It sounds easy, but it’s a skill, a talent and something that will take time. Everyone can do it, but its a new way of working and as we all know, it takes a little time to adjust. When your little poems formed, black out everything else. Wipe the page clean so its only your words, your work that stands out against the darkness. You’ve made your first poem.

Blackout poetry provides a great starting point for all poets, writers and those who enjoy literature in general. It gets your creative flow going, it allows in the shortest of time to create something unique from something plain, bland – the pages of a newspaper. You can use the poem as inspiration for a longer piece of writing, to adapt into an epic poem or simply, to hold on its own, as its own piece of art.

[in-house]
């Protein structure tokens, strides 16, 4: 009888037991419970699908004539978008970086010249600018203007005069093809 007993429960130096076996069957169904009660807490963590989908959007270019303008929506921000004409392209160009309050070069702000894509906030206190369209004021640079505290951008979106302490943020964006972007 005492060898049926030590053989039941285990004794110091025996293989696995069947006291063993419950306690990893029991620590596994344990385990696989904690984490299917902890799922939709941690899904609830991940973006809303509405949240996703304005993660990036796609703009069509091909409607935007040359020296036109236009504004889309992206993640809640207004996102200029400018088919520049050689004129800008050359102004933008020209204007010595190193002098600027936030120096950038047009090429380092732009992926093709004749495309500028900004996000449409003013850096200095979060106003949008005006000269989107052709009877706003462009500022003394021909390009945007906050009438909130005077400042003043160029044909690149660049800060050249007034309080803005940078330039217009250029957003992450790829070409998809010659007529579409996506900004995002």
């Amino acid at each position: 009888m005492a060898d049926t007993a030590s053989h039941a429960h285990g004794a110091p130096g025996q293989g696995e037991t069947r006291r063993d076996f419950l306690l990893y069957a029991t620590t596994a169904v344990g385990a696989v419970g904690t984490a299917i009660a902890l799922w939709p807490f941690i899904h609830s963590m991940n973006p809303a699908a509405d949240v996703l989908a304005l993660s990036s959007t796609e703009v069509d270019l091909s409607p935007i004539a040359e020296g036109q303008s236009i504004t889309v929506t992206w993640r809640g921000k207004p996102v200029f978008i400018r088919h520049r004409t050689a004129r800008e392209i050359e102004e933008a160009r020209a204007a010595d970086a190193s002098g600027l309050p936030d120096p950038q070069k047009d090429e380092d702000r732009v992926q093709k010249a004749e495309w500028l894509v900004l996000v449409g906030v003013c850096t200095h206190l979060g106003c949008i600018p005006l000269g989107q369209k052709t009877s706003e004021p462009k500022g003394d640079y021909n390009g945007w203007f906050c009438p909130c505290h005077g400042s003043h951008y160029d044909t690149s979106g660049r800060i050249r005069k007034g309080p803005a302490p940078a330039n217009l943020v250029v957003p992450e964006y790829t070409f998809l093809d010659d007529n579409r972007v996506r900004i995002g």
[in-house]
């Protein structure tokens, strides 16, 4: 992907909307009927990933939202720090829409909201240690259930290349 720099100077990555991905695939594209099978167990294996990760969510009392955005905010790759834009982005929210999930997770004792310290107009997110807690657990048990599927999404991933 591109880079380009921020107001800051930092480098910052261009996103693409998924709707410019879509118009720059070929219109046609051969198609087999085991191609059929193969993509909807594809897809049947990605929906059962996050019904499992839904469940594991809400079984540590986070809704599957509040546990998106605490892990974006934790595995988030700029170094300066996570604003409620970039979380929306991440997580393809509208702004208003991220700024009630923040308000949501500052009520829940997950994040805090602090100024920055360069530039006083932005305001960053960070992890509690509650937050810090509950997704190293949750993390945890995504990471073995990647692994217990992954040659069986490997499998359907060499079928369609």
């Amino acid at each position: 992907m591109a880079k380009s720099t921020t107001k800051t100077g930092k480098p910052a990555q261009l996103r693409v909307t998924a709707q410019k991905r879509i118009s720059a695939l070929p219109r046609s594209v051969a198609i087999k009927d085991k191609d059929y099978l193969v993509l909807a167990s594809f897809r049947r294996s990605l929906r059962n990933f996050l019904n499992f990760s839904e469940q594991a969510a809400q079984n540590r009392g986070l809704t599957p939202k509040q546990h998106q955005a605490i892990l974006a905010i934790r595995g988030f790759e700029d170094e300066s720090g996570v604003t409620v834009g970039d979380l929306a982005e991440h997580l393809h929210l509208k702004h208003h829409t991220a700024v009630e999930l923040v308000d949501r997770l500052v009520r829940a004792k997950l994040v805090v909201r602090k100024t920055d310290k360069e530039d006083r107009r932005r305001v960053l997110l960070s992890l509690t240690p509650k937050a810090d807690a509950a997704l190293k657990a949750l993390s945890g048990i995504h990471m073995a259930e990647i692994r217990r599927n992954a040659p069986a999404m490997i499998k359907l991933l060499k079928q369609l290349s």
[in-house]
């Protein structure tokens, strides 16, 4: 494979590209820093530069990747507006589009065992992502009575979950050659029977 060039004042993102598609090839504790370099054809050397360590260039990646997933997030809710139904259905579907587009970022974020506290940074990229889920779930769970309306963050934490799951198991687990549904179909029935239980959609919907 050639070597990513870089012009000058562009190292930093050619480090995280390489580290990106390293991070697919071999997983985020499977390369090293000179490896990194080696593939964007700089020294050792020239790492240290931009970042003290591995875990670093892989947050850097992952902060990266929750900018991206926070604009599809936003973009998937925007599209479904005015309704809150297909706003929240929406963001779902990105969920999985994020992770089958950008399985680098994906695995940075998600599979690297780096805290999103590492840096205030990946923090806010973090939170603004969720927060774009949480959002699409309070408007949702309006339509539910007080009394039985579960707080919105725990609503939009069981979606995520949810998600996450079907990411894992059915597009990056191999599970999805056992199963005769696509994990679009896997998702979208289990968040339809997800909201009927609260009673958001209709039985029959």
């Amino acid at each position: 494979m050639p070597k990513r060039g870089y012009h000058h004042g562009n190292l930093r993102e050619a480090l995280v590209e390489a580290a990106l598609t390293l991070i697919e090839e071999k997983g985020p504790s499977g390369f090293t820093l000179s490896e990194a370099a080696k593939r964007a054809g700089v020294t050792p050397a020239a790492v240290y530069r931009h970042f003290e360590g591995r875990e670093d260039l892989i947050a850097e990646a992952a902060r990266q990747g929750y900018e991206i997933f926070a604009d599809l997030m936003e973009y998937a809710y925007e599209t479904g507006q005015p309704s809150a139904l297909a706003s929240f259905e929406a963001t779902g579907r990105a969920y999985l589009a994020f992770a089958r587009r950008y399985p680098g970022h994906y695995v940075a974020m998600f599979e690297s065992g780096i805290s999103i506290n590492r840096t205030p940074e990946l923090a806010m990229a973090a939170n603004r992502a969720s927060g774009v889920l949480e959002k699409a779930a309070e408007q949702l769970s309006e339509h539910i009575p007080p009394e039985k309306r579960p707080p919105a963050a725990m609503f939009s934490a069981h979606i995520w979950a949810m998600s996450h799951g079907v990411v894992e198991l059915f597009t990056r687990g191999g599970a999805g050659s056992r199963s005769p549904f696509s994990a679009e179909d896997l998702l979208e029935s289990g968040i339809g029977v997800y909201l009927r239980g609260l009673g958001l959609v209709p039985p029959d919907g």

The best thing about Newspaper Blackout is simply, you can do it anywhere. Over a morning coffee, on the train to and from work, in bed when you can’t sleep, in any spare five minutes you have a day. We all know of five-minute exercises that are supposed to keep us in touch with our creativity and help our writing, but what better way to do it than to, force something from our minds and get stressed about that five minutes. Sit back, relax, and just do it.

Austin Kleon is to me, a hero in his own right. A figurehead for the generation of writers that are finding more creative ways to be, well, creative. To find art in the profoundest of places, to work with something that’s already there, to reinvent the written word and poem.